Prudential provides annuities for policyholders at Royal London, Zurich, Pearl and Threadneedle while Legal & General has a similar deal with Skandia. Pru is understood to pay around 3 per cent for the business.
Bayliss brands the deals “hugely backward-looking” and says they restrict competition on the open market and take value away from the consumer.
He says: “The Omo can now deliver full market value, including impaired and enhanced as the default provision for all vestings. It must be allowed to do so and the self-interest of the product providers must give way to treating customers fairly.”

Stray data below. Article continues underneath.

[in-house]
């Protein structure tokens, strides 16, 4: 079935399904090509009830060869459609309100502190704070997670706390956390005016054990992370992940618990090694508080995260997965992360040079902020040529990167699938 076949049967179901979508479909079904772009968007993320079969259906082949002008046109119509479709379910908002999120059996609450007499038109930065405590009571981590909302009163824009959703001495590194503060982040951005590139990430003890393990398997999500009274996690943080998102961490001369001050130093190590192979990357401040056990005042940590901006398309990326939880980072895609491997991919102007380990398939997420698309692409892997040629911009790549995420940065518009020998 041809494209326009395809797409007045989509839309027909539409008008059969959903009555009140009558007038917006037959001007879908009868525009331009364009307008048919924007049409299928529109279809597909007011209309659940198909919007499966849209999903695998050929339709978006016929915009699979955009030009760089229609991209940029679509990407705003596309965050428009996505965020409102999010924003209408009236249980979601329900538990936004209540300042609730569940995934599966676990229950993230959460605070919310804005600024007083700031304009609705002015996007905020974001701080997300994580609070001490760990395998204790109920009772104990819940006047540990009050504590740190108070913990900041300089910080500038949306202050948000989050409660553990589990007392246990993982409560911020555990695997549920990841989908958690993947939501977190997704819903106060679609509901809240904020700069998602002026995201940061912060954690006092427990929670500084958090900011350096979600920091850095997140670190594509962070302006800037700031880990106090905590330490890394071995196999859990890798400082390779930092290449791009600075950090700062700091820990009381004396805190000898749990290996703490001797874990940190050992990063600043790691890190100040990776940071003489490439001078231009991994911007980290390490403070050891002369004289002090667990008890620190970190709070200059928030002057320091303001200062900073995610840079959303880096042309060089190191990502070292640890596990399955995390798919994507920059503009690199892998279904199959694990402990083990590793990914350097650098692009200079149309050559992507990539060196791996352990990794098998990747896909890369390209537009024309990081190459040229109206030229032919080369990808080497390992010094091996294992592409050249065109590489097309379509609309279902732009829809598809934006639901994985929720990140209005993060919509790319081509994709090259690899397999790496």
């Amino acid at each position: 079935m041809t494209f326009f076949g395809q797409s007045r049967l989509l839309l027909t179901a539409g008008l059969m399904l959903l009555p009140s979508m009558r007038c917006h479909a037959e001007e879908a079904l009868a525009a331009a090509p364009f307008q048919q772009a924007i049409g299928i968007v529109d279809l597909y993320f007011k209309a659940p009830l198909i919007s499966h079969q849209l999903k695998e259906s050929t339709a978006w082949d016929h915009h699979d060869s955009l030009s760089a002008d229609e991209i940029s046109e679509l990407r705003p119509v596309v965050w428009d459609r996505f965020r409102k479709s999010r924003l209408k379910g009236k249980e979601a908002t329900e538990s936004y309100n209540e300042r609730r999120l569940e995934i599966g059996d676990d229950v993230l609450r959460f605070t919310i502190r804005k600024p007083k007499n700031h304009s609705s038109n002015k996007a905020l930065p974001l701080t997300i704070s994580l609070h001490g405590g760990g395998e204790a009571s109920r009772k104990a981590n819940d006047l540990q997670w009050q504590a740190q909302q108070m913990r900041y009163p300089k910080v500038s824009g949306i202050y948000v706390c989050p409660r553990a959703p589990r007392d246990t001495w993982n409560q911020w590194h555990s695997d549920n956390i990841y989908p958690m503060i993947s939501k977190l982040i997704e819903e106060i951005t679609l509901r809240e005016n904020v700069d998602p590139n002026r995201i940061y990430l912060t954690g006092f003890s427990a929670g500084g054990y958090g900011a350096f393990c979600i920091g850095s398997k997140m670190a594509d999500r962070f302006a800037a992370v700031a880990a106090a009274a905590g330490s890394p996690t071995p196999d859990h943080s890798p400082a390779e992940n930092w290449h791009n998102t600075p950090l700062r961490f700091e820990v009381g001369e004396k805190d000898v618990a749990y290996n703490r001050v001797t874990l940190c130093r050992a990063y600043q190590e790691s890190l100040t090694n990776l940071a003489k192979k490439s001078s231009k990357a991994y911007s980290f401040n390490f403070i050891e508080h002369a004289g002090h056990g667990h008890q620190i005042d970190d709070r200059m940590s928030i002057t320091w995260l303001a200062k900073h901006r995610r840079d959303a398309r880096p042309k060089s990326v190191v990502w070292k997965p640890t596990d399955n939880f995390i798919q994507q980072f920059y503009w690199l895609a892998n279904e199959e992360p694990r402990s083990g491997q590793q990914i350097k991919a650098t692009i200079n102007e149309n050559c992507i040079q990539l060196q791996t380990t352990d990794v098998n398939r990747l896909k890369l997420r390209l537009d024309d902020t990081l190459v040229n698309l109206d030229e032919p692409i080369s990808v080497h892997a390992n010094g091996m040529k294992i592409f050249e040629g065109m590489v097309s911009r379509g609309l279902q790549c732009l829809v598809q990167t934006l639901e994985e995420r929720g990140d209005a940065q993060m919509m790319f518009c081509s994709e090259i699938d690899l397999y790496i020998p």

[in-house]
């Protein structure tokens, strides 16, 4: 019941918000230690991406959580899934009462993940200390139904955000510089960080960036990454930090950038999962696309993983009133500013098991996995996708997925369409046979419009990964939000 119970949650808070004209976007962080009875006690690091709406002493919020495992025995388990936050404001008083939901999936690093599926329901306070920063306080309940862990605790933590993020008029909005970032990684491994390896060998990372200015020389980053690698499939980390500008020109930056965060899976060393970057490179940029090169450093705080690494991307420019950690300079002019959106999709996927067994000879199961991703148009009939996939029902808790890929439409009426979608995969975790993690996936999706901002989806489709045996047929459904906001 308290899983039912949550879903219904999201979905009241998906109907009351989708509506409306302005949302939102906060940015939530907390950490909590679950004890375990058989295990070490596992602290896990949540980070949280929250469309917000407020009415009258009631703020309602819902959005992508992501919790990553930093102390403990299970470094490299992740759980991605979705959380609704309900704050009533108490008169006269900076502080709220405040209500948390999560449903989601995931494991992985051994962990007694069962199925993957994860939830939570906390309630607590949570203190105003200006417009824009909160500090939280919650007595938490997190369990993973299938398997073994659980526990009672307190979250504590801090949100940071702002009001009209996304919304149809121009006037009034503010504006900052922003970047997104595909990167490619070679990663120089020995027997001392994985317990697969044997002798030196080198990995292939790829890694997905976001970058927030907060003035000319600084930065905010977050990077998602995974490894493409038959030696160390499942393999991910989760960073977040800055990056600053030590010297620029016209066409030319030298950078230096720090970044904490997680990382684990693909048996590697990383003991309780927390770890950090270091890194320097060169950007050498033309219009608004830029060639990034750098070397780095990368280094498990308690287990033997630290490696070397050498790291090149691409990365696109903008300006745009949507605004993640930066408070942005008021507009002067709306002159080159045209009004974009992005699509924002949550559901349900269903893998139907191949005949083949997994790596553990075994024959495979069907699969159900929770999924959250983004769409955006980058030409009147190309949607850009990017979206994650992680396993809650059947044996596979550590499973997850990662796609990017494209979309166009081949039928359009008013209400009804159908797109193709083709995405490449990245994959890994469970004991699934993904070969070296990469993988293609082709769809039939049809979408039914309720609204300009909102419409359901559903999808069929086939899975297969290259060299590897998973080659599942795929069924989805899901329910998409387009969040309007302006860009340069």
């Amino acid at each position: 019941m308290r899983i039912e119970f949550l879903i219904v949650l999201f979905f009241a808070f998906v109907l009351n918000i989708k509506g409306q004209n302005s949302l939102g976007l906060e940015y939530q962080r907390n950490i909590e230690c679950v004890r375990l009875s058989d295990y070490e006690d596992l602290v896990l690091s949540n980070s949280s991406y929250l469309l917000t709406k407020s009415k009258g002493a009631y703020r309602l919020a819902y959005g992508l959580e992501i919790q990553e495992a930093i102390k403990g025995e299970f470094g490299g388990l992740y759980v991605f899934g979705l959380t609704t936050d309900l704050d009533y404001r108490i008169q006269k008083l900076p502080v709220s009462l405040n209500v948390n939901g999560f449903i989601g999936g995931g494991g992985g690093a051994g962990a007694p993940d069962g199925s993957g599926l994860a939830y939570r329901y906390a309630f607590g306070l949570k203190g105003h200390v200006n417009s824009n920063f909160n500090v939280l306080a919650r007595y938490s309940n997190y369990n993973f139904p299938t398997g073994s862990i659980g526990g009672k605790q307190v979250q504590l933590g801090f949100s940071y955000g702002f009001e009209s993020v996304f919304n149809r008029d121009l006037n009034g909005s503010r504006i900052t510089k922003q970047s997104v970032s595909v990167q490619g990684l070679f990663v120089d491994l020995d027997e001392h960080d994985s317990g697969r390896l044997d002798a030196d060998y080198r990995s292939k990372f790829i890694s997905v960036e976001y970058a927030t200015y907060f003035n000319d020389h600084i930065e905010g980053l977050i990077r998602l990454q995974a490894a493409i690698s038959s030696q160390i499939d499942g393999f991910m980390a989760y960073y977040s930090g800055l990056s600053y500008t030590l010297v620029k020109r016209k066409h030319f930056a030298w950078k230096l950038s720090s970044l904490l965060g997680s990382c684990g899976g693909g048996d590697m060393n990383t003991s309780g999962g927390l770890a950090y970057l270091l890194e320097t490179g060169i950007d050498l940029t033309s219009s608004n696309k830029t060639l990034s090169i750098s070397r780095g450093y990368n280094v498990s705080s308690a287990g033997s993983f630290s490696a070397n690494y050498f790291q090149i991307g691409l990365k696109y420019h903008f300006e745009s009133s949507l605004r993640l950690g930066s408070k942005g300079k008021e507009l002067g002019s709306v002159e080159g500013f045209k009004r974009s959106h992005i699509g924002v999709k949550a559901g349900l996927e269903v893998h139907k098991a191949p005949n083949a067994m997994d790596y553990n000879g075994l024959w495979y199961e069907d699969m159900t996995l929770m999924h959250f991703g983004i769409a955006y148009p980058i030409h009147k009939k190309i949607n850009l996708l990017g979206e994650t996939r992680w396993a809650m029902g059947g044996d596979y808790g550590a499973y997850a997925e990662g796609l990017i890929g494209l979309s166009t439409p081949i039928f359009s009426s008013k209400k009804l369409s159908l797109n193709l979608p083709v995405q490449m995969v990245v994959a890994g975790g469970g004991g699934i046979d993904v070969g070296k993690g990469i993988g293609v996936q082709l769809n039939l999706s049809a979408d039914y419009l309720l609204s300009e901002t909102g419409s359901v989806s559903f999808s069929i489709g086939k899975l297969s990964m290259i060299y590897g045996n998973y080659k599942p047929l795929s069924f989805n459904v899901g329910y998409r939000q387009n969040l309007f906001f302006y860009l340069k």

Over 20 per cent of Pru’s annuity sales came from single-tie deals in 2008, with 18 per cent through intermediaries.
Bayliss says since brokering these deals, Pru has significantly reduced its competitive position in the Omo market.
Aegon is understood to be looking at brokering similar deals with other providers.
Pru spokesman Darragh Leeson says: “For companies not active in the annuity market, their internal vesting rates would typically be uncompetitive whereas through a partnership with Prudential, these customers receive more competitive annuities from a market-leading provider while also retaining the option to access the open market. This upholds the principles of treating customers fairly.”